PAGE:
Egg hatching of mosquitoes Aedes caspius and Ae. vittatus simulated by water vibrations

D. M. Roberts*

*Corresponding author for this work

Research output: Contribution to journalArticlepeer-review

16 Citations (Scopus)


Simple laboratory experiments with eggs of wild-caught Aedes caspius (Pallas) and Aedes vittatus (Bigot) mosquitoes (Diptera: Culicidae) demonstrated that egg hatch rates (i.e. percentage hatching daily) increased significantly in response to water vibrations caused by finger-tip drumming on containers of submerged eggs. When disturbed by daily vibrations for only 30 s, eggs hatched sooner than when they remained flooded or were periodically drained and reflooded without agitation. For autogenous Ae. caspius from saltmarsh, egg hatch rates were three- to four-fold greater for groups of 50 eggs than for solitary eggs, possibly due to chemicals (functional kairomones) emanating from other eggs or larvae. For anautogenous Ae. vittatus from freshwater rock-pools, tapping the container daily (for 30 s each 2 h in 8 h) hatched 93% of eggs, compared with only 42% hatch of eggs agitated only when first flooded or 55% hatch of eggs dried and reflooded three times during 17 days without other disturbance. It is concluded that, apart from flooding and other factors, vibrations - simulating the patter of rainfall - provide a very significant hatching stimulus for Aedes eggs.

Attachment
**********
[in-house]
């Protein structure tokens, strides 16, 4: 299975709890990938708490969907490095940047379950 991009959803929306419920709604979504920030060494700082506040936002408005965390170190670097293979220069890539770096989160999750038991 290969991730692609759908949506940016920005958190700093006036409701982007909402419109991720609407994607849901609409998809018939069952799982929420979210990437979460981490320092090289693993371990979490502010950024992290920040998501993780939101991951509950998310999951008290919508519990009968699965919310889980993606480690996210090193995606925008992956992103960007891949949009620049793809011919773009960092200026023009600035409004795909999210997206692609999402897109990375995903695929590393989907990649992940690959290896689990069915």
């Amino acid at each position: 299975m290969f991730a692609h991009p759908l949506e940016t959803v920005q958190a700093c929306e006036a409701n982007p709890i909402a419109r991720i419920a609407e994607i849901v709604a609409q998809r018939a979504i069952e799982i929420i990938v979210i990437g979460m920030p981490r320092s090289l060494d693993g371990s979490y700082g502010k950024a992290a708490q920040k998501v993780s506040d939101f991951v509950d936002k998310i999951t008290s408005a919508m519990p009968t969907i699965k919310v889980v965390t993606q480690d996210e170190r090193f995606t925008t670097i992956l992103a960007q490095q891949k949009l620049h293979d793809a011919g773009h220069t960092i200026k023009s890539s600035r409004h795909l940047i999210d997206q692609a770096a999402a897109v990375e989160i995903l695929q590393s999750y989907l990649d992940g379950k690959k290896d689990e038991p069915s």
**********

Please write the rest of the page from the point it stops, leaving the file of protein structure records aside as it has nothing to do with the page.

Original languageEnglish
Pages (from-to)215-218
Number of pages4
JournalMedical and Veterinary Entomology
Issue number2
Publication statusPublished - 2001


  • Aedes caspius
  • Aedes vittatus
  • Agitation
  • Arabia
  • Eclosion
  • Egg hatching
  • Flooding
  • Mosquitoes
  • Oman
  • Rainfall
  • Water vibrations

ASJC Scopus subject areas

  • Parasitology
  • Ecology, Evolution, Behavior and Systematics
  • General Veterinary
  • Insect Science


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